AS REAL AS IT GETS

THE LIFE OF A HOSPITAL AT THE CENTER OF THE AIDS EPIDEMIC

The human story of AIDS, told through profiles of doctors, nurses, and patients at San Francisco General—one of the first hospitals to feel the impact of the epidemic, and a pacesetter in AIDS care. Pogash, a former columnist and reporter for the San Francisco Examiner, has chosen a varied assortment of characters- -doctors who disagree vociferously with one another about the risks to health-care workers and the right to test patients for HIV; a young nurse who becomes HIV-positive after an accidental needle-jab and who struggles to protect her anonymity while battling the bureaucracy for compensation; a gay male nurse whose burdensome task is to select subjects for a research study on a potent new drug; former prostitutes and drug users whose street smarts make them invaluable outreach workers in a study of women at risk for AIDS. Then there are the patients, at first mostly middle-class, white, young, articulate, and cooperative—men with whom doctors and nurses find it relatively easy to empathize. But as the epidemic spreads to IV-drug users and their sex partners, health-care workers encounter a different culture whose hostility and violence make care more difficult. Pogash identifies all the doctors and nurses (except for the nurse accidentally stricken with AIDS) but uses pseudonyms for the patients. The profiles, often necessarily sketchy, introduce many of the troubling issues surrounding AIDS: What are the risks to and responsibilities of health-care workers? What are the rights of patients? How should new drugs be tested? What are the responsibilities of society to the terminally ill? Pogash provides no answers but shows real people struggling with the questions. An easily read, anecdotal approach that succeeds in delineating and dramatizing many of the ethical problems posed by the AIDS epidemic.

Pub Date: Nov. 1, 1992

ISBN: 1-55972-127-8

Page Count: 272

Publisher: Birch Lane Press

Review Posted Online: May 20, 2010

Kirkus Reviews Issue: Sept. 15, 1992

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Skloot's meticulous, riveting account strikes a humanistic balance between sociological history, venerable portraiture and...

THE IMMORTAL LIFE OF HENRIETTA LACKS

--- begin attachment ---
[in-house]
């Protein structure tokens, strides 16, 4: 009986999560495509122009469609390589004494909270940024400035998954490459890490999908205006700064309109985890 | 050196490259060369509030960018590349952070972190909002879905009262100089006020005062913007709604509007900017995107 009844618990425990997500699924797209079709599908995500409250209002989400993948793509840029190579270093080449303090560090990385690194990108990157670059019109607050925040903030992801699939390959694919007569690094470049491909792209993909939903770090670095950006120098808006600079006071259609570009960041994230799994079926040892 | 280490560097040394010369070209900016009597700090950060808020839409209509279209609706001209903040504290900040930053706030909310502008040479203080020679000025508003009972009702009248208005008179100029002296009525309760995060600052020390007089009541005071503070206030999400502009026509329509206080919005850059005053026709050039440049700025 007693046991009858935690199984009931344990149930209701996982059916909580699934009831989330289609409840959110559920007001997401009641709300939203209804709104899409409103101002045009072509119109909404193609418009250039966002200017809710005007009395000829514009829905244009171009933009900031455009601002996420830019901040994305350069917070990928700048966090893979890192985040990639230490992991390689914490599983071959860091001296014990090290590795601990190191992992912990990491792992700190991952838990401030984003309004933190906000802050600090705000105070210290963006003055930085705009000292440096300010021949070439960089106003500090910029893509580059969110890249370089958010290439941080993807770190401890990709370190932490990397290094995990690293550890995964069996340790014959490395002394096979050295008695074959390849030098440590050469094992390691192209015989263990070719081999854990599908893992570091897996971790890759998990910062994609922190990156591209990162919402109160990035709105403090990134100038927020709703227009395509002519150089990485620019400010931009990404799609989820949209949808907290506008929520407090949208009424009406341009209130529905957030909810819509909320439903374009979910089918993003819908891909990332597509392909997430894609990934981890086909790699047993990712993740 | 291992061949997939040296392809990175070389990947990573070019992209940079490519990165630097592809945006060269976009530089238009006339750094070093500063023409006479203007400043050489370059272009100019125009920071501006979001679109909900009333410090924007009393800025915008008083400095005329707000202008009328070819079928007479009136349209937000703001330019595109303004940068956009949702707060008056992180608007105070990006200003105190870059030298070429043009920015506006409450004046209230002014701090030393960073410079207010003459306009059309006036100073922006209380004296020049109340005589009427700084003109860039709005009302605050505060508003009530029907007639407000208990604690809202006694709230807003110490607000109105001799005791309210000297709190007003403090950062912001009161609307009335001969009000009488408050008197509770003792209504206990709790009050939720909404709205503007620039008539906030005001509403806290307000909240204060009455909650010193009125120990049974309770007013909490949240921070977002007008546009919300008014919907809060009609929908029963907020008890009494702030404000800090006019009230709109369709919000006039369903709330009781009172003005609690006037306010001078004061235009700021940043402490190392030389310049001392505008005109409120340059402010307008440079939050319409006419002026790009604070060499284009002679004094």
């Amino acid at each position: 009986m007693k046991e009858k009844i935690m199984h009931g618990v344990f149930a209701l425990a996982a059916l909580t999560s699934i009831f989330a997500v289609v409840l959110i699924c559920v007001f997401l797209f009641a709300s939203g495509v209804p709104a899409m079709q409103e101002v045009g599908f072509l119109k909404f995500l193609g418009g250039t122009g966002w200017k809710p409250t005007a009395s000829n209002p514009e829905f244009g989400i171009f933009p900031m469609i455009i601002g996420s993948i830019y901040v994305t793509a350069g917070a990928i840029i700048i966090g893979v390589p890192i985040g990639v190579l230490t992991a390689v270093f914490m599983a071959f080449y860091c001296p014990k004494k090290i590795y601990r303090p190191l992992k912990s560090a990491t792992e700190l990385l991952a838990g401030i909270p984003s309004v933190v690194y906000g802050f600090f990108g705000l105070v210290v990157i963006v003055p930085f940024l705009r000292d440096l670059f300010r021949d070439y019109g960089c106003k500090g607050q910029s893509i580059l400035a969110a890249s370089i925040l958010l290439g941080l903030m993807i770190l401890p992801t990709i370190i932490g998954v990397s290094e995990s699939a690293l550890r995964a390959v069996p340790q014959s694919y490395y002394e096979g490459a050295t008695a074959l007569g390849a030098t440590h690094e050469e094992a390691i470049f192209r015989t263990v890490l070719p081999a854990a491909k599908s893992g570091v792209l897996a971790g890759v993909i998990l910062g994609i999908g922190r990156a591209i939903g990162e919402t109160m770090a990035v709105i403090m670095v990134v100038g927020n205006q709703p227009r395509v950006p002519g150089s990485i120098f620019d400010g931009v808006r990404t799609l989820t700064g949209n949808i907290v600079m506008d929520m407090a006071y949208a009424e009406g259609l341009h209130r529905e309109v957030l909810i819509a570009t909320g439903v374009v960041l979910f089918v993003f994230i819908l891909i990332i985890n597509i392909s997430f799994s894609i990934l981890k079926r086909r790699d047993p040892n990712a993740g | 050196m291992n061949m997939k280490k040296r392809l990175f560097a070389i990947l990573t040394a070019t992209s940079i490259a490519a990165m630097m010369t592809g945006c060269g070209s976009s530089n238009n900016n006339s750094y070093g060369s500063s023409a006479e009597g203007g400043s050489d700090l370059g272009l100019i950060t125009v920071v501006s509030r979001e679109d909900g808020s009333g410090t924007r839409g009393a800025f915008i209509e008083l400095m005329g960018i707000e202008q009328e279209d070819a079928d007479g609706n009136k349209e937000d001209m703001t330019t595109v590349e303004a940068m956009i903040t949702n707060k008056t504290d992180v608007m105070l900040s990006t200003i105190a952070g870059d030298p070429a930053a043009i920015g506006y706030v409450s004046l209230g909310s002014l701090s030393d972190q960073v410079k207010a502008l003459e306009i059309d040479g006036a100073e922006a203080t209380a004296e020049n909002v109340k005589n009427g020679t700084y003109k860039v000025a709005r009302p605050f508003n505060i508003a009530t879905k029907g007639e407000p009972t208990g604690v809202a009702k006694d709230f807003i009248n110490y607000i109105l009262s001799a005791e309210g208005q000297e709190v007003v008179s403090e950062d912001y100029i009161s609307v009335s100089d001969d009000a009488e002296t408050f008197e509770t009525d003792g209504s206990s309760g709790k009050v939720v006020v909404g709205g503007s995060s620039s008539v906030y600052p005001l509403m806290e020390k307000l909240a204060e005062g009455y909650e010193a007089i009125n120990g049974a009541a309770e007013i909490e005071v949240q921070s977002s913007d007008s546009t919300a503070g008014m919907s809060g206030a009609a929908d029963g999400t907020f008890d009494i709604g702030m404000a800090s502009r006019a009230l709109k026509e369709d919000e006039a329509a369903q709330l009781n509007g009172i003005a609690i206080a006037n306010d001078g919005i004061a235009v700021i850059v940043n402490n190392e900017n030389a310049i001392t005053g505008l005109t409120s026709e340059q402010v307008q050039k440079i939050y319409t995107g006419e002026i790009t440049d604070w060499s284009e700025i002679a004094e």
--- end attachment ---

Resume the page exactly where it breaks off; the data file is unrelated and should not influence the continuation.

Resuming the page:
A dense, absorbing investigation into the medical community's exploitation of a dying woman and her family's struggle to salvage truth and dignity decades later.

In a well-paced, vibrant narrative, Popular Science contributor and Culture Dish blogger Skloot (Creative Writing/Univ. of Memphis) demonstrates that for every human cell put under a microscope, a complex life story is inexorably attached, to which doctors, researchers and laboratories have often been woefully insensitive and unaccountable. In 1951, Henrietta Lacks, an African-American mother of five, was diagnosed with what proved to be a fatal form of cervical cancer. At Johns Hopkins, the doctors harvested cells from her cervix without her permission and distributed them to labs around the globe, where they were multiplied and used for a diverse array of treatments. Known as HeLa cells, they became one of the world's most ubiquitous sources for medical research of everything from hormones, steroids and vitamins to gene mapping, in vitro fertilization, even the polio vaccine—all without the knowledge, must less consent, of the Lacks family. Skloot spent a decade interviewing every relative of Lacks she could find, excavating difficult memories and long-simmering outrage that had lay dormant since their loved one's sorrowful demise. Equal parts intimate biography and brutal clinical reportage, Skloot's graceful narrative adeptly navigates the wrenching Lack family recollections and the sobering, overarching realities of poverty and pre–civil-rights racism. The author's style is matched by a methodical scientific rigor and manifest expertise in the field.